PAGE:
Site Map
  Site Search



       
Cell Configurator

  Amperage

  Bob Boyce

  Browns Gas

  Bubblers / Tanks

  Buying a Cell

  Calculate MPG

  Cell Assembly

  Cell Spacing

  Cold Fog

  Cold Weather Tips

  Conditioning Plates

  Digital Amp Gauge

  Digital Volt Gauge

  Driving Tips

  Dry Cells

  Dry Cell - Tube

  EFIE Circuit

  Electrolytes

  Engine Animation

  Featured Cells of
  Craftsmen   

  Flashback Arrestor

  Foam

  Gas Saving Tips

  Gasoline vs Alcohol

  Go-no-Go Switches

  HELP & Support

  HHO Pressure Test

  HHO --- Why ?

  How HHO Works

  Hydrogen

  Installation Tips

  Jar Cells

  Magnetic Alignment

  My Dashboard

  Neutral Plates

  NEWS

  O2 Sensor

  OBD I & II

  Plasma Spark

  Plastic Containers

  Pure-Gas.org

  PWM

  Questions

  Safety

  Solar Power

  Stan Meyers

  Tax Incentives

  Water

  Water as Fuel

  Wire Size

  Wire Cell

2nd Amendment

Black Powder Making

Build a Wood Tree Stand

Moonshine Stills

Hemp Revolution

Martin vs Zimmerman

 

LPM / Water Usage Calculator

   
   

How much HHO is sufficient to improve fuel efficiency of an engine?
 

The question has been debated for a long time, and there is probably no definite answer. I say that because there is no precise way to measure the HHO realistically. There are just too many types of measuring devices being used, and each one of them provides different measurements. People are using oxygen meters, hydrogen meters, air meters, natural gas meters, welding gas meters, and even some hydroxy meters which are manufactured by reputable companies.

If you are using an Air meter to measure the HHO, then the amount of gas you are measuring is way more than what is actually being produced. So 1/2 LPM per Liter of engine displacement may be a good rule of thumb for you to use to.

If you are using an Oxygen meter to measure HHO, then the amount of gas you are measuring is still more than what is actually being produced. So 1/4 LPM per Liter of engine displacement may be a good rule of thumb.

If you are using my Cell Configurator to determine what Faraday says is capable of being produced, then 1/8 LPM is probably about as close to being correct as we can guess. I have witnessed 300 to 600 ML PM increase fuel efficiency on big V8 engines; without causing unwanted computer codes. This is not to say that 1/8 LPM is maximum efficiency; it is just a good starting point.

Is more better?
Well, yes, of course. But it comes at a cost. The harder the engine works, the less efficient it becomes. The hydrogen generator puts a load on the alternator, which in turn puts a load on the engine. The more HHO the engine gets, the less fuel it needs; assuming the emissions computer is accepting and allowing the HHO to do its thing. Engine Timing may need to be adjusted, but that is a given.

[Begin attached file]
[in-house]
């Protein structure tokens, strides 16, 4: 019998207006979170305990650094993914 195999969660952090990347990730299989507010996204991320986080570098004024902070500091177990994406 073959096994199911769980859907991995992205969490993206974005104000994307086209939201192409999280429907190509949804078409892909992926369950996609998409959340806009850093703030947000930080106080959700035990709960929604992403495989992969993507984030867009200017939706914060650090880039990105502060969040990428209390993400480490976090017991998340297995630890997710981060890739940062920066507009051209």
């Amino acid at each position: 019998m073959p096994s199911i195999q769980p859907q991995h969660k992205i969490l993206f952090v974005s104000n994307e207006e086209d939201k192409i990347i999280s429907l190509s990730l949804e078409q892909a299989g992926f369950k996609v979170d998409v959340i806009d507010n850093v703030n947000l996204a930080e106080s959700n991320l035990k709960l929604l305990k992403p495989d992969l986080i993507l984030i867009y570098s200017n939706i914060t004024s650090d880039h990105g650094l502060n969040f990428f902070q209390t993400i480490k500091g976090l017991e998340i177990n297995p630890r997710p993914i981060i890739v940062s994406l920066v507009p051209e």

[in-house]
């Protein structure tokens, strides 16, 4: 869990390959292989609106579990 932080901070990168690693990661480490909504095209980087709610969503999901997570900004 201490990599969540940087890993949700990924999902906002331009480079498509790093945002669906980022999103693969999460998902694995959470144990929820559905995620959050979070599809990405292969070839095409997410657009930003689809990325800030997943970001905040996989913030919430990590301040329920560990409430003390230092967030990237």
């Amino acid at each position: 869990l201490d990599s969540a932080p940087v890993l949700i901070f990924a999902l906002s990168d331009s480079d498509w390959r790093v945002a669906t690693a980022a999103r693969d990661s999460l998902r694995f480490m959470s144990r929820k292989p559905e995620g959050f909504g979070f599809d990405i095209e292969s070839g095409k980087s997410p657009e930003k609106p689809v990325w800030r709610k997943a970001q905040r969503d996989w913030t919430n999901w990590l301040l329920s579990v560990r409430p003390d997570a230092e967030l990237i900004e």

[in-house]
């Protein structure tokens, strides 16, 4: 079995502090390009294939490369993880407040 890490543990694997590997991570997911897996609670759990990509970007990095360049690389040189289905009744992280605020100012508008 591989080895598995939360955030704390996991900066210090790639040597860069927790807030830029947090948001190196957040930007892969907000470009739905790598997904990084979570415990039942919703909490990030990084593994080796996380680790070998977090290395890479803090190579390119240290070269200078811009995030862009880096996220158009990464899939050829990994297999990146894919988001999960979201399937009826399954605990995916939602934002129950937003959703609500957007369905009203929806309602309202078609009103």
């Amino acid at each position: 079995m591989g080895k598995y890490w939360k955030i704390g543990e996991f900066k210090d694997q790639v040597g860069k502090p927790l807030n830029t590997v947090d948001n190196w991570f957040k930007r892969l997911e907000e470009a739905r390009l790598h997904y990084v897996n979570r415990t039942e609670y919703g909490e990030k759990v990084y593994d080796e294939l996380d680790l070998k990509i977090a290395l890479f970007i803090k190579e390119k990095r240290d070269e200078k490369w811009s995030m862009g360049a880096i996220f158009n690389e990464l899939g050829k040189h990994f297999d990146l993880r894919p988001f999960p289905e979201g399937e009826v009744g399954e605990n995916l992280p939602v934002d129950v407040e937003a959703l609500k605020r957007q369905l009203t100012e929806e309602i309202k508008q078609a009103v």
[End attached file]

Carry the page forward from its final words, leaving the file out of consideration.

Estimating Water Use - Per LPM of HHO

       
I have been asked, many times, how much water the Cells use per hour. I think, now, I can shed some light on the subject. It is not an easy answer, but I think I have enough information to get you in the ball park.

We are told that, 1 Liter of water can make 1860 Liters of HHO gas.
That is, 1000 Milliliters of water can make 1860 Liters of HHO, or 1,860,000 Milliliters.
Thus, 1 Milliliter of water can make 1.86 Liters of HHO, or 1860 Milliliters.

LPM x 1000 / 1860 = Milliliters Per Minute of Water   x 60 = Milliliters Per Hour

  Water Usage Calculator (runs in Excel or OpenOffice)

 

LPM HHO ML Water Per Minute ML Water Per Hour  
0.100 0.0538 3.23  
0.500 0.2588 16.13  
0.750 0.4032 24.19  
1 0.5376 32.26  
1.5 0.8065 48.39  
2 1.0753 64.52  
2.5 1.3441 80.65  
3 1.6129 96.77  
3.5 1.8817 112.90  
4 2.1505 129.03  
4.5 2.4194 145.16  
5 2.6882 161.29  
5.5 2.9570 177.42  
6 3.2258 193.55  
6.5 3.4946 209.68  
7 3.7634 225.81  
7.5 4.0323 241.94  
8 4.3011 258.06  
8.5 4.5699 274.19  
9 4.8387 290.32  
9.5 5.1075 306.45  
10 5.3763 322.58  
20 10.7527 645.16  
30 16.1290 967.74  
40 21.5054 1290.32  
50 26.8817 1612.90  
60 32.2581 1935.48  
70 37.6344 2258.06  
80 43.0108 2580.65  
90 48.3871 2903.23  
100 53.7634 3225.81  

    Copyright 2003   All rights reserved.   Revised: 03/18/14.                                             Web Author, daddyo44907
The information presented on this web site is for information purposes only. Should you decide to perform experiments or construct any device, you do so wholly on your own responsibility
-- Neither the company hosting this web site, nor the site designer author are in any way responsible for your actions or any resulting loss or damage of any description, should any occur as a result of what you do.